by Willem Lange
EAST MONTPELIER – I discovered the links among strength, body weight, and balance during the winter of 1959-60. Working at the Lake Placid bobsled run introduced me to a whole new gang of men, most of them from “the other side of the mountain.” They ranged in age from about 24 (me) to Spencer Branch (if he wasn’t 70, he at least looked it). We ranged in skills from middle-aged dubs suited best for the most menial of jobs, like mixing ice slush, to “plasterers,” old hands who stood on staging planks and with the flat backs of their shovels smoothed the slush into the parabolic curves of ice all the way down the run.
The one guy who often caught my attention was Georgie Farrell. Short, maybe five-seven, quick as a red squirrel, and what the old-timers (many of them alumni of the extinct logging camps) called “catty,” George could run across a horizontal eight-inch spruce pole 20 feet in the air to get to the staging high up on a curve. None of the rest of us ever even tried that. The pole was too skinny and the distance too far down. But it did suggest to me that his native strength had a lot to do with his confidence and sense of balance.
I think fairly frequently of George these days as age, diminished strength, and fading balance threaten almost every step I take. My six falls so far this year have taken a toll on my bones, mobility, and – most of all – my confidence. In addition, the outlook for the future is bleak. Doctors have offered little beyond bone-strengthening drugs and modest exercises to forestall what appears to be a continuing and inevitable degradation of mobility.
There is, however, some hope for those of us increasingly faced with deterioration of ability and life style. An article by Evan Papp, associate professor at Tufts University, lays out the risks – “Balance declines with age… – and the remedy – “…exercise can help stave off some of the risk of falling.” If you were looking for a magic bullet, forget it. There isn’t any.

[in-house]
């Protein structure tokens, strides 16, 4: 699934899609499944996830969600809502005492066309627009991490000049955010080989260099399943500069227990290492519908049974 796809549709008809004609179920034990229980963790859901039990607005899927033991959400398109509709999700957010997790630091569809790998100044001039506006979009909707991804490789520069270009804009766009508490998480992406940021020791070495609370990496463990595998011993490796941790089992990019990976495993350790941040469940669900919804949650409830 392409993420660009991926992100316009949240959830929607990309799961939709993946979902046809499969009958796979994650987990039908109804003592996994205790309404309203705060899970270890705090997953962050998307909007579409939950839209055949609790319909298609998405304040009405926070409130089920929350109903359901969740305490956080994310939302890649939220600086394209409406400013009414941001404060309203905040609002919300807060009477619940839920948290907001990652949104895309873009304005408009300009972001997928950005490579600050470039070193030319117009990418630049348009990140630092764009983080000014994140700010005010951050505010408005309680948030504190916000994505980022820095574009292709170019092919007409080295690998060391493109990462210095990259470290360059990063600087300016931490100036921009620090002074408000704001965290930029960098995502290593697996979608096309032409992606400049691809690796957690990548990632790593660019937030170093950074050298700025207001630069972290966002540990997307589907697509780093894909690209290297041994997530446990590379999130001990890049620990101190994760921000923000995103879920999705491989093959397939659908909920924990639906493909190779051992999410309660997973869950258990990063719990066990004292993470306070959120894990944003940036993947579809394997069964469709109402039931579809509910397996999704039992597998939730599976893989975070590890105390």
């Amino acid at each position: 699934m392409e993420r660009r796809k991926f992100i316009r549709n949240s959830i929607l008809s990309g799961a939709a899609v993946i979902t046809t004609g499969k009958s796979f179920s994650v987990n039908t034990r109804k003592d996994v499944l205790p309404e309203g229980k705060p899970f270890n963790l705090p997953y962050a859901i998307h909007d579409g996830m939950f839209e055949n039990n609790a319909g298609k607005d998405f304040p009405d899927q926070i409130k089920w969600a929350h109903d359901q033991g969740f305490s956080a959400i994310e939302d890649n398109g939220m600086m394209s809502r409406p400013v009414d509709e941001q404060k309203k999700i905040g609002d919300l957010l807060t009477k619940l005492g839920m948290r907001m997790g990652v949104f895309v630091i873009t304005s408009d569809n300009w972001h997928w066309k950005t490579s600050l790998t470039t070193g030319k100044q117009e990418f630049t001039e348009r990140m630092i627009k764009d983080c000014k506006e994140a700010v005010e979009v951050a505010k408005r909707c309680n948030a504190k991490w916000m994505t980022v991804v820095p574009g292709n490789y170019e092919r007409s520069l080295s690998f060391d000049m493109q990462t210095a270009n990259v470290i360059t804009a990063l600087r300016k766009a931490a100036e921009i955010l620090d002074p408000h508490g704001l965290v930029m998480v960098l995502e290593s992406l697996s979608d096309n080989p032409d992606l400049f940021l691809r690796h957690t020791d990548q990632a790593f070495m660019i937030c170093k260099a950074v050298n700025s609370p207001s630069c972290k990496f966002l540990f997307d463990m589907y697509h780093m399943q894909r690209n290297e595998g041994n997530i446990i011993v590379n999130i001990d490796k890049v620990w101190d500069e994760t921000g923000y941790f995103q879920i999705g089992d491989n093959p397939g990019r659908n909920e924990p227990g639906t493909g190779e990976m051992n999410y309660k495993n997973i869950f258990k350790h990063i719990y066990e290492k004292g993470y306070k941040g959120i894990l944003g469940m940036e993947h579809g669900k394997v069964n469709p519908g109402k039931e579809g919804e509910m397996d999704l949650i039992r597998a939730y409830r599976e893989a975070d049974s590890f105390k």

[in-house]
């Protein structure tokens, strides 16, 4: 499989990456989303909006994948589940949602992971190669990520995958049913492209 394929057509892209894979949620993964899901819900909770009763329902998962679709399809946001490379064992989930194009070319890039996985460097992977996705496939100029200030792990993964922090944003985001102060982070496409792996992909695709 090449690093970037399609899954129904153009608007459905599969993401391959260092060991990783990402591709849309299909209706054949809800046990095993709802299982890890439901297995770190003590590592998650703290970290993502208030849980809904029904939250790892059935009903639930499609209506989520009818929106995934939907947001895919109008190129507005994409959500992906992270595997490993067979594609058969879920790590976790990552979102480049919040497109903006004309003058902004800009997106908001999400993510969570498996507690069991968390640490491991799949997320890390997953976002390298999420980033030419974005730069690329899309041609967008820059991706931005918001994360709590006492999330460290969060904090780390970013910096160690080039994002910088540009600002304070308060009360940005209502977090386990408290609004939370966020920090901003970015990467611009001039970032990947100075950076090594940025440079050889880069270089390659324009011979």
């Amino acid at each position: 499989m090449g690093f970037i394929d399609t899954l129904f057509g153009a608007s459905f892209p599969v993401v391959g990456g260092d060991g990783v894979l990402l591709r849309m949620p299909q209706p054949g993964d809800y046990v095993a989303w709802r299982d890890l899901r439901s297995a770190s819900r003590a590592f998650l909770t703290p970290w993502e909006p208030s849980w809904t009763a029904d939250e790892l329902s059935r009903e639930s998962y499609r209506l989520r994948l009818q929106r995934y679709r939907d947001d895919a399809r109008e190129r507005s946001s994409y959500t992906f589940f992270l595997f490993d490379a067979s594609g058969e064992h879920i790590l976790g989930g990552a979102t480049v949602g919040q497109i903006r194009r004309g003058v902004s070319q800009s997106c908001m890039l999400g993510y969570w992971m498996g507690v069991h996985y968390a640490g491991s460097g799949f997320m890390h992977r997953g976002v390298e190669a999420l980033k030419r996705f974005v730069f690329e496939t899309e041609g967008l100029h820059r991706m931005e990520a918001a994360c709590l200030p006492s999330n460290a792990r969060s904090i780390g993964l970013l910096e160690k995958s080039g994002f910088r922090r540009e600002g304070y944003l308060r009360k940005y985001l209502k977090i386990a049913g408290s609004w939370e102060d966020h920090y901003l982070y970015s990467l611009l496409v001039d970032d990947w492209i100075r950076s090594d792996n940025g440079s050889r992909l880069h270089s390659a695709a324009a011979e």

All of us experience age-related changes in our bodies, much as many of us try to deny them. I never was muscular myself – “stringy” would be a better word – but when I reach up each night to turn off the reading light beside my bed, I try not to see the crepey skin that once was taut with muscle. I’ve become an expert in heating stubborn jar lids to loosen them. And Herschel, my speedy four-wheeled walker, is my nearly constant companion around the house. In the absence of anybody to help me up, it’s crucial not to fall.
This combination of unavoidable declines in strength and balance, failing eyesight, loss of focus, and the side effects of some drugs for arthritis, dizziness, low blood pressure, and drowsiness is the bad news. Add to that uneven or slippery surfaces (two common Vermont rocks, green schist and verde granite, will kill you when they’re wet), poor lighting, cluttered halls, scatter rugs, poor peripheral vision – and we old folks are slow-moving targets.
The good news is vigorous exercise. The drawback to that is that it’s not something you can read about; you have to do it, no matter how boring. None of the articles I’ve read on the subject mentions age-related torpor and disinclination to get moving. We tend to put exercises off until tomorrow, even though our tomorrows grow fewer every day.
Besides the mantra which accompanies most of the things I do – Do Not Fall! – I sometimes wish I still had an old videocassette someone once sent me. In it, a naked beauty rides a bike just ahead of the camera and every so often turns her head to smile at the viewer. I never did catch her. At 88, should I manage it, it might involve an embarrassing explanation.